Faulkner’s The Sound and Th Fury
Reviewed by Author Roy Murry
In William Faulkner’s novel The Sound and The Fury, he uses a new way of understanding of what is happening at a given point of time. It was called ‘Stream of consciousness.’ I learnt the method and applied it to my main character in my novel The Audubon Caper.
Faulkner’s style was so prolific that he won two Pulitzer Prizes for Fiction – A Fable and The Rivers. He was relatively unknown until receiving the Nobel Prize for Literature in 1949. It was his The Sound and The Fury I read for my American Literature college course.
This story of a declining Southern aristocrat family is broken down into four distinct sections of time. Each time period has a narrator who dabbles into the history of the family and its black servants. The narrators sometime rabble on, but their rabbling have a point – they are losing power over their society.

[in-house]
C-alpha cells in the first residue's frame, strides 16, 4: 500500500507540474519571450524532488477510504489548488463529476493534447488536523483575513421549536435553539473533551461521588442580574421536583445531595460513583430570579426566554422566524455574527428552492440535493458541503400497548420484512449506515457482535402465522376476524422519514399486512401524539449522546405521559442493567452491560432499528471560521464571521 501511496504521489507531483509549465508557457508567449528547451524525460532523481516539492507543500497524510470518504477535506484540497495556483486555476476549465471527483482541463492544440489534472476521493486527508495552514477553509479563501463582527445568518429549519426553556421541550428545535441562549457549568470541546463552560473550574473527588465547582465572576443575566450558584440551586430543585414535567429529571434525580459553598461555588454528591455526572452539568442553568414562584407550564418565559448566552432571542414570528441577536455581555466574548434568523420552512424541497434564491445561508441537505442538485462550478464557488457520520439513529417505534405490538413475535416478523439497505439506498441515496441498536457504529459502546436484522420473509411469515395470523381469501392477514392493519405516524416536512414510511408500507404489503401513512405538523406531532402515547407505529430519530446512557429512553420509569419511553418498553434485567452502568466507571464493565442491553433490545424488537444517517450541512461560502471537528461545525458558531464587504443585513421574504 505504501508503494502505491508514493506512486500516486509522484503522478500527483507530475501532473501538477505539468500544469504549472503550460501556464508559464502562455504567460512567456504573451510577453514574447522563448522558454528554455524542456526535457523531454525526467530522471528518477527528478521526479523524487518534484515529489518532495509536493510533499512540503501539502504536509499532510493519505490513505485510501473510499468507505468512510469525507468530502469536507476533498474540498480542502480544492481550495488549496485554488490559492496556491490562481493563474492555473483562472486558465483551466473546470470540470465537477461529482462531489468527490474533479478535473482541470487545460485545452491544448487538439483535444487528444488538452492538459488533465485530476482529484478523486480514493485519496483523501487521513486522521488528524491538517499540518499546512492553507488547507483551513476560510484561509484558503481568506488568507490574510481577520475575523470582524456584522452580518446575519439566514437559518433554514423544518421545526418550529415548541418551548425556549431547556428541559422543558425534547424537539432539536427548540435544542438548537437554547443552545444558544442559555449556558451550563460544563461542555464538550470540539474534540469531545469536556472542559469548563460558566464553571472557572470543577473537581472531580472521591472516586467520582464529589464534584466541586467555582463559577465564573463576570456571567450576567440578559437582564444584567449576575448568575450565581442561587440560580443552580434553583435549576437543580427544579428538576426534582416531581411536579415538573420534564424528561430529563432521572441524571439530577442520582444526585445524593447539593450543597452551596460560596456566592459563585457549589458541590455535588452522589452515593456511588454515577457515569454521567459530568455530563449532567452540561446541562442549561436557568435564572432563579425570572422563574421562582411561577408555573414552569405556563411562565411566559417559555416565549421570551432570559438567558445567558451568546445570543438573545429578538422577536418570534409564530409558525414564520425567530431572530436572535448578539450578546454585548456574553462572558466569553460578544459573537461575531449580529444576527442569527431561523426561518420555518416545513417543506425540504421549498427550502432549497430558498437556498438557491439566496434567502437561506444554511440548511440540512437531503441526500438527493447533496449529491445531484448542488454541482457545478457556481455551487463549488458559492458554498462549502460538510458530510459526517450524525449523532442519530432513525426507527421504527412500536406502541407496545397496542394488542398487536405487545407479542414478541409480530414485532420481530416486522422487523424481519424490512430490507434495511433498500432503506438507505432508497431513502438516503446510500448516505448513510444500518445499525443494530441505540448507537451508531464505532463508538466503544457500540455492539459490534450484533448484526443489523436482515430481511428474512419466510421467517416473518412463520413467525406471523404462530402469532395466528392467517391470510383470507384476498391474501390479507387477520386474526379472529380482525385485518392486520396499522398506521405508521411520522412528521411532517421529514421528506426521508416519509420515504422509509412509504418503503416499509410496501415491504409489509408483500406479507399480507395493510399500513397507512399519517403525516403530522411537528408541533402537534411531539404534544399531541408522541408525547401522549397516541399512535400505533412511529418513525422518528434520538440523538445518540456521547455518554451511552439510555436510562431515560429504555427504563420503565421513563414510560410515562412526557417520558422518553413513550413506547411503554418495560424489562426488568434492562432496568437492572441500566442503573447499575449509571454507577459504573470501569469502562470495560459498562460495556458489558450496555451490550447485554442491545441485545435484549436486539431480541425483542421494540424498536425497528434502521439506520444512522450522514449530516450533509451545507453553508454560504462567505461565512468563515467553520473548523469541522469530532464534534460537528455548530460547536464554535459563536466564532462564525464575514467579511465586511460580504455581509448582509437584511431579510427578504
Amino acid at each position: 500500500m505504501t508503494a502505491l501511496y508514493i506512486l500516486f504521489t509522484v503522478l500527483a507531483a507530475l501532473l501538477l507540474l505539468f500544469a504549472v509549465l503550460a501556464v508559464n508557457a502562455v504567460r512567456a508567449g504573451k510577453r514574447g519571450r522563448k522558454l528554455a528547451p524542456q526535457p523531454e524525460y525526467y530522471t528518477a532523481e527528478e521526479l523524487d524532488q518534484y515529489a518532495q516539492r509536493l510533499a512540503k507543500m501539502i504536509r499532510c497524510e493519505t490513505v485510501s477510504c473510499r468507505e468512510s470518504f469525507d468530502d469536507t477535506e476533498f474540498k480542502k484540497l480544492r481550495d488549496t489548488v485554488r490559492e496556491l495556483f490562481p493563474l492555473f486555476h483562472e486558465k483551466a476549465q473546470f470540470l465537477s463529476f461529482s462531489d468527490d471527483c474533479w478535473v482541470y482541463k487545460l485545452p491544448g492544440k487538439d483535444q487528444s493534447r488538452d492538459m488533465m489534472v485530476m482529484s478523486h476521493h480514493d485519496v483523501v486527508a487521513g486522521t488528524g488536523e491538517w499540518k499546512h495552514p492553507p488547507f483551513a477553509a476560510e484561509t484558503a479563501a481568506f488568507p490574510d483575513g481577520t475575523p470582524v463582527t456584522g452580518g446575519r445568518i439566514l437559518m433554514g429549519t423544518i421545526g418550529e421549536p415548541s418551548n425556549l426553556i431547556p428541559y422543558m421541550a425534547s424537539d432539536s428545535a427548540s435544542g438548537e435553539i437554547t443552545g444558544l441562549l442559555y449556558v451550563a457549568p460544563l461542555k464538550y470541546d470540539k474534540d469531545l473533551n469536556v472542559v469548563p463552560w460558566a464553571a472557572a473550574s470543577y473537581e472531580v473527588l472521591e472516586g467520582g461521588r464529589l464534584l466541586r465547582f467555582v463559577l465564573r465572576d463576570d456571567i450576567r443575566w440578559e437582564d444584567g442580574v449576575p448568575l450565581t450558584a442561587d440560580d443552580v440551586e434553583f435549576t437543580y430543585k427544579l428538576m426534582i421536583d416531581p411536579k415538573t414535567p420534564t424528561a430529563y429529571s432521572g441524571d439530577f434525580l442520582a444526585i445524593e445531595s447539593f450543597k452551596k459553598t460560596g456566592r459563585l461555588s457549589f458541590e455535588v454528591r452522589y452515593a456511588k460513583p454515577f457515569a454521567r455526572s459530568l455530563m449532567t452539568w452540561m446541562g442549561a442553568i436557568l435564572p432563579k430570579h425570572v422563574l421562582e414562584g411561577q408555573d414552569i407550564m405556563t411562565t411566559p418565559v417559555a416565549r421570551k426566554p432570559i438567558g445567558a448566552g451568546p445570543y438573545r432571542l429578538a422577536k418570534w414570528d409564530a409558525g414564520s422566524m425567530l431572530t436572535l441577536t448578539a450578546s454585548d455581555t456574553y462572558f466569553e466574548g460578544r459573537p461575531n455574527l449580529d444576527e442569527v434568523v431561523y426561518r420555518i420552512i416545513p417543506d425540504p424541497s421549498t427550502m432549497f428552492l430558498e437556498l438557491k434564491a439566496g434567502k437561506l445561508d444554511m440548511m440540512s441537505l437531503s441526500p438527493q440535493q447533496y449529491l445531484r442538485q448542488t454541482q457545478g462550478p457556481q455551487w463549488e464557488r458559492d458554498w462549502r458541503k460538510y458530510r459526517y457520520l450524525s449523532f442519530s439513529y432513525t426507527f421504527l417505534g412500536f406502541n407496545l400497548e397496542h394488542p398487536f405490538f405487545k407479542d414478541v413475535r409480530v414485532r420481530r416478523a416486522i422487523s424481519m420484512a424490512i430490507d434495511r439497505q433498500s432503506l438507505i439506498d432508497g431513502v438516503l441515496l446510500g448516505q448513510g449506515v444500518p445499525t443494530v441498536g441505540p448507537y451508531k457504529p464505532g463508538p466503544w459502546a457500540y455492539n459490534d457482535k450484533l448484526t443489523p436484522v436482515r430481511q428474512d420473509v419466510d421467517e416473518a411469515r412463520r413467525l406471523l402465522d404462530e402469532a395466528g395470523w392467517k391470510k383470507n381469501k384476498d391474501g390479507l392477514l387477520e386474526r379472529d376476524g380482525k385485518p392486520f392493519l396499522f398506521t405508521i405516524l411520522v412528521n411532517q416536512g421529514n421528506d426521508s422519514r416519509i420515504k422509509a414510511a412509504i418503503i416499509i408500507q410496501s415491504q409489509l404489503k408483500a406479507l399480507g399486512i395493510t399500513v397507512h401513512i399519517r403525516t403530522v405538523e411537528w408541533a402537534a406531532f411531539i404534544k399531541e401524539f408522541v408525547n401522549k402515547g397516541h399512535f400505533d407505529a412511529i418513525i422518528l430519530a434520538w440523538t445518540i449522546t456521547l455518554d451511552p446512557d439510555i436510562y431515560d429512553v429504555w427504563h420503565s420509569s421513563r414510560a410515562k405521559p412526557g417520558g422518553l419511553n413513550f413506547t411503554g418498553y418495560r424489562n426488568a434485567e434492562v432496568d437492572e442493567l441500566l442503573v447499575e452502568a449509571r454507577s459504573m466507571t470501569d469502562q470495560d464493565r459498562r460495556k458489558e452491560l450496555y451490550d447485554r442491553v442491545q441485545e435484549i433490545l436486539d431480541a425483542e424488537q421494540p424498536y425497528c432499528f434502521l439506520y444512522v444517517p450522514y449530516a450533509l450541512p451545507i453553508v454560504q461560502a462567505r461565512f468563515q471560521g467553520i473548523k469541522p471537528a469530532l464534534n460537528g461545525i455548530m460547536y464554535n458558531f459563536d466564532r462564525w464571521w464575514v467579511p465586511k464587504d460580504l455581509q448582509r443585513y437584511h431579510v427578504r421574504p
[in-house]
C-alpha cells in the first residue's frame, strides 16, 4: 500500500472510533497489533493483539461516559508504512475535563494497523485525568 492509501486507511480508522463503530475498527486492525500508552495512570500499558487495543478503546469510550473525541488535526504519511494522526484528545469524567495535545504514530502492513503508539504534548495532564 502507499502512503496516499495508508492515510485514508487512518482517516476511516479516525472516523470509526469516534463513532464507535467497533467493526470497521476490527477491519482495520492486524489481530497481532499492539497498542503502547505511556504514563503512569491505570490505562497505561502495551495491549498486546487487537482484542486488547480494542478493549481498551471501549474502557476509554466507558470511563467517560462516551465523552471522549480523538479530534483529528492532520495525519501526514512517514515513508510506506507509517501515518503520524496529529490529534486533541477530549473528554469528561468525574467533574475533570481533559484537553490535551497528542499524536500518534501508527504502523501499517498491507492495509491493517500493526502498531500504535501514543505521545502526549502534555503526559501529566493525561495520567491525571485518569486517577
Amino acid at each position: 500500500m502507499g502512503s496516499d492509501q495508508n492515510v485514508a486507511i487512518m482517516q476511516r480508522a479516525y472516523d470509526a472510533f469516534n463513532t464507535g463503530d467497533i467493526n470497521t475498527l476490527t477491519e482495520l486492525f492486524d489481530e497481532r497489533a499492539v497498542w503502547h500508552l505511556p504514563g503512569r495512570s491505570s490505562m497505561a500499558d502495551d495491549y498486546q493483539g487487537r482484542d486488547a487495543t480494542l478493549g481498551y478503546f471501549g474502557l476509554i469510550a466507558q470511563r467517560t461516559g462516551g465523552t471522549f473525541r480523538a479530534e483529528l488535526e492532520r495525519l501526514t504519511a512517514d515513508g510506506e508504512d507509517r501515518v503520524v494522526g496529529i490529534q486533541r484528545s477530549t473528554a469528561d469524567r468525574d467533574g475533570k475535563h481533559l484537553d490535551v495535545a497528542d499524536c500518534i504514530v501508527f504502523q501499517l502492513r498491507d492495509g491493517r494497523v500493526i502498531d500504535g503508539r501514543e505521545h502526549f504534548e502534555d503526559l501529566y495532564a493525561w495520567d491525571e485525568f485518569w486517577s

From a historical point of view, I found the background information as good as any historical novel I have read. And, I have read many.
I enjoyed the way Faulkner’s writing brought out the sorrow that happened in the South after the loss of the Civil War. It was a decline of an era where land owners ruled over the populous and the slaves made them money from the brutal work they did.
Southerners of America had to change their ways. This is what Faulkner told best in the narrators. They needed to change their ways or lose their aristocratic position.
The Sound and The Fury: http://amzn.to/1CitVpb